The project ended up taking close to three months of sparetime hours, and I only finished the last bit of coding the day before my nephew’s birthday!
However, the build process was a great and fun (and only sometimes frustrating) learning experience with tons of trial and error and things that I would do differently, were I to build it again.
Most steps in this tutorial therefore will each have two sections:
- A “Long Read” section for the patient reader, where I describe my process, thoughts and (likely) mistakes in detail.
- A “Tl;dr” section for the more impatient reader, where I get to the point a bit quicker, and present a recipe to follow (revised by learning from my mistakes).
Enjoy the ride and please feel free to ask questions!
Step 2: Tools and Materials
With my sketch in hand, I could start figuring out how many LED’s, buttons and other stuff I needed.
Since my sketch contained a lot of LED’s (42 including the lit buttons), it was clear that I needed to go for an Arduino Mega. However even using the Mega, there still weren’t enough I/O-pins to accomodate for all of the LED’s, buttons, piezo buzzers and potentiometers.
If I were to make an updated version I would definitely replace most of the LED’s with something like the WS2812B-type LED’s since they are a lot easier to chain, program and play around with. But since I did not know that by the time of the build, this tutorial will still focus on using the CD4017-method.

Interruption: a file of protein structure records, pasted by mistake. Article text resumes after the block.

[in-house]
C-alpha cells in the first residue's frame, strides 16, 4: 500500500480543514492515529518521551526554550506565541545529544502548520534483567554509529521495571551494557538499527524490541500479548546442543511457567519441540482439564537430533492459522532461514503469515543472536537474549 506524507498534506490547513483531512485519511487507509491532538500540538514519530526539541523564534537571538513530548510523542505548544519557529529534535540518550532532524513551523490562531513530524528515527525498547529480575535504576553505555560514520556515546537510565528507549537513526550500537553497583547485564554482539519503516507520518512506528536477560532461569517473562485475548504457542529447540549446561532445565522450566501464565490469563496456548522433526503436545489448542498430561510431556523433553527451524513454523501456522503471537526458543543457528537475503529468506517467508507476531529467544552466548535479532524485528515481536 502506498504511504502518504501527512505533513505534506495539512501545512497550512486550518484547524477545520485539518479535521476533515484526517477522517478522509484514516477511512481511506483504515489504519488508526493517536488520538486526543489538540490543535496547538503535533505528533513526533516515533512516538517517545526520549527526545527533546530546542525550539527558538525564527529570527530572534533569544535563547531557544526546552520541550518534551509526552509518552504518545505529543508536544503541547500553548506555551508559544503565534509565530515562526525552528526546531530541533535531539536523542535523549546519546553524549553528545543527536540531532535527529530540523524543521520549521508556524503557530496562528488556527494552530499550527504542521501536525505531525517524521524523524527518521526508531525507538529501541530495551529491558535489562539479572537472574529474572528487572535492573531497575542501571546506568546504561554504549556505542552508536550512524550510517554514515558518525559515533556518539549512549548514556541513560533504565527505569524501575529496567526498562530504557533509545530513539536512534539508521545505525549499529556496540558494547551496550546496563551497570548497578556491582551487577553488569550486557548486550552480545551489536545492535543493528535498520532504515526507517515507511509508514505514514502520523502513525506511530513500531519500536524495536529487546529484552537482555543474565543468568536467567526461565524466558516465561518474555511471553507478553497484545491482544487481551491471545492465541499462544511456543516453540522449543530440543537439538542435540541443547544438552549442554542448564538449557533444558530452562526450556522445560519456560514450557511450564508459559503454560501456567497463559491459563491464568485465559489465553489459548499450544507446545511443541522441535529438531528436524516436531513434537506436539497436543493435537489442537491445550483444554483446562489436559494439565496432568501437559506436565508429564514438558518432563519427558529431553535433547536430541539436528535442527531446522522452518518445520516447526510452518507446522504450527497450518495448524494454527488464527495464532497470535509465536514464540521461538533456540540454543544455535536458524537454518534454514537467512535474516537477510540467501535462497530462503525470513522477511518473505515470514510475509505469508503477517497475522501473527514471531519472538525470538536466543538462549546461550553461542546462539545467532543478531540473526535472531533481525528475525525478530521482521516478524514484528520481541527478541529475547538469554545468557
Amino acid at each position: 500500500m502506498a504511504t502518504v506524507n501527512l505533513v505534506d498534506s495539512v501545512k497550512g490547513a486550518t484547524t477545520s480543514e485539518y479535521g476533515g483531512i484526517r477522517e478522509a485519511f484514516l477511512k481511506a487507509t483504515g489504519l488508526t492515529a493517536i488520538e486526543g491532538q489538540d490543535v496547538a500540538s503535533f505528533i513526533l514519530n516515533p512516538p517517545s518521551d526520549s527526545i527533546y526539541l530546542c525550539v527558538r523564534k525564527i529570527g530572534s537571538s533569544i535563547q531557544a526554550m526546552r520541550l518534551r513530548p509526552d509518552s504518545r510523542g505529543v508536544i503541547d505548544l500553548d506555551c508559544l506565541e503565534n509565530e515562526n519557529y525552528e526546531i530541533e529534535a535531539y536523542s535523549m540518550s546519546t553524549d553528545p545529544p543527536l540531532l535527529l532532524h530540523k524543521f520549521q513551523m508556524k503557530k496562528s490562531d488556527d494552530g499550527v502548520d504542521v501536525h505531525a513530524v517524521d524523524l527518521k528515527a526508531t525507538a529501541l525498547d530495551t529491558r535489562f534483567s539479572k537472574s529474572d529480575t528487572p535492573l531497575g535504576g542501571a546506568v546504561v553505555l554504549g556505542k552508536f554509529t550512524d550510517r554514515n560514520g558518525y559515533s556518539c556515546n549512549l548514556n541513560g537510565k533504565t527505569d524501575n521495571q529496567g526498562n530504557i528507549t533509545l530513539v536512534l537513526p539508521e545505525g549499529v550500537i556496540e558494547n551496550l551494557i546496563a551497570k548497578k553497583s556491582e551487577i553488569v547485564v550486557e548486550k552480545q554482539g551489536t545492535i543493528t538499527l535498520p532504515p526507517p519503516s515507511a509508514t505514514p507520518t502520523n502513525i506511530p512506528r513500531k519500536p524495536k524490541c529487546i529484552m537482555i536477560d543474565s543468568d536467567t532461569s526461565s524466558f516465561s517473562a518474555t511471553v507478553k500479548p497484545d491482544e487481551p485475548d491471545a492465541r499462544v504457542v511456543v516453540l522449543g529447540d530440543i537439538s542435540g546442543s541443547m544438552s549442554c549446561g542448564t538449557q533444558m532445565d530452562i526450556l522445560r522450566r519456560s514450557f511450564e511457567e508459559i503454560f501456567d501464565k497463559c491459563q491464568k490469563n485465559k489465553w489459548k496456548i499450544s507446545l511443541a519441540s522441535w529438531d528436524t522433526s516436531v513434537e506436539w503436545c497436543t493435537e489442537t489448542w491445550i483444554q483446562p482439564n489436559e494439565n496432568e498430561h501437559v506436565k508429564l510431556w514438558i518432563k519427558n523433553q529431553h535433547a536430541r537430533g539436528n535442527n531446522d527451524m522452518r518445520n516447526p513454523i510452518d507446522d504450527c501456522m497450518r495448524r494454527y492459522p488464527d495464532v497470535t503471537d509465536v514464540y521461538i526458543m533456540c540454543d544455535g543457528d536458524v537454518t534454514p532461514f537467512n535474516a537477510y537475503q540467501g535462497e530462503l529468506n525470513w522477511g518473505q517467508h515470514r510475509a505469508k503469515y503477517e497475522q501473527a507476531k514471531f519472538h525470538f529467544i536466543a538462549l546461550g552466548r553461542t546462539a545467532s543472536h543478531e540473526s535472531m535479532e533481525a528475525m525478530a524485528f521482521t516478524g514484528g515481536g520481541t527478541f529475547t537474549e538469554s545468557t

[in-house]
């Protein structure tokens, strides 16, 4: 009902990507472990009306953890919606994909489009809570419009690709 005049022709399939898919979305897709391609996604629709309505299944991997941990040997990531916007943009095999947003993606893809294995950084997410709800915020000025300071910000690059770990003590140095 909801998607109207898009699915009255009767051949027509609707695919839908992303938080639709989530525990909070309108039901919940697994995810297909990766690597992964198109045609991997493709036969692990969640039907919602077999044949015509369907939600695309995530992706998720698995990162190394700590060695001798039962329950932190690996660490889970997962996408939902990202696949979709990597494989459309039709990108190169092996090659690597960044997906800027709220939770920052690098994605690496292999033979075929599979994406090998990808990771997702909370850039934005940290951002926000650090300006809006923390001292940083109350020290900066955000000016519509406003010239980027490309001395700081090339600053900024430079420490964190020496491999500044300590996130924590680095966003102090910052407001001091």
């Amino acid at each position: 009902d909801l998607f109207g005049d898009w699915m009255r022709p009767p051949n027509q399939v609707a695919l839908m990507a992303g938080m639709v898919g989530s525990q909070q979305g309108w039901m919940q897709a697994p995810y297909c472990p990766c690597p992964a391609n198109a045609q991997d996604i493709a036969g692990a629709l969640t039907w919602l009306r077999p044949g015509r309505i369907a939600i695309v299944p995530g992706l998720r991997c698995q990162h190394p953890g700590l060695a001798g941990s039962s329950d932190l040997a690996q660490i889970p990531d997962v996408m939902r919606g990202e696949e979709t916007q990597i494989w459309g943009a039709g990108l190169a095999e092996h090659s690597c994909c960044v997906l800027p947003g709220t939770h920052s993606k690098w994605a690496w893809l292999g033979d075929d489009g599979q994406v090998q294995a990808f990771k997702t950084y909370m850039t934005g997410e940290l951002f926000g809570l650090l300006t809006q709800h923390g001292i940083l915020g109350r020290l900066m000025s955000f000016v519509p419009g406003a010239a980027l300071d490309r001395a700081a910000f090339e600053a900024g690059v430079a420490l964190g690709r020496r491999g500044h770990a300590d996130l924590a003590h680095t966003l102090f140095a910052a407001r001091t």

I also didn’t yet have a clear idea of what the circuit would look like, so I wanted to make sure that I’d be able to disconnect and reconnect wires and components along the way. I therefore chose to make (almost) all of the connections between the components and the board using female/female dupont cables and male header pins.
To make connecting the components to the arduino via the dupont cables easier, I decided to buy a sensor shield for the Mega.
As for the rest of the tools and materials, you can find them below.
- Laser Cutter.
Our makerspace has a Universal Laser Systems VLS 3.50 45W which I used for cutting and engraving the acrylic, and a big no-name chinese 120w laser that I used for cutting the MDF. You could quite easily cut the box and the acrylic using standard power tools, however for the engraving on the acrylic/paint the laser is to prefer.
- Soldering iron.
- Hot glue gun (optional, but nice to have)
- Screwdriver set.
- Countersink bit.
- Drill bits 2mm-3mm or similar.
- Drill driver (any will do, but a bench drill press will make it easier).
- Masking tape
- A variety of small pliers
- Adobe Illustrator ($$) or Inkscape (free) – or any other vectorbased drawing software.
- Autodesk Fusion 360 (optional) – for designing the case.
For the case and assembly:
- Acrylic sheets, 5mm thickness. Preferably cast acrylic (since it doesn’t melt and remerge as easily as rolled acrylic does when laser cut).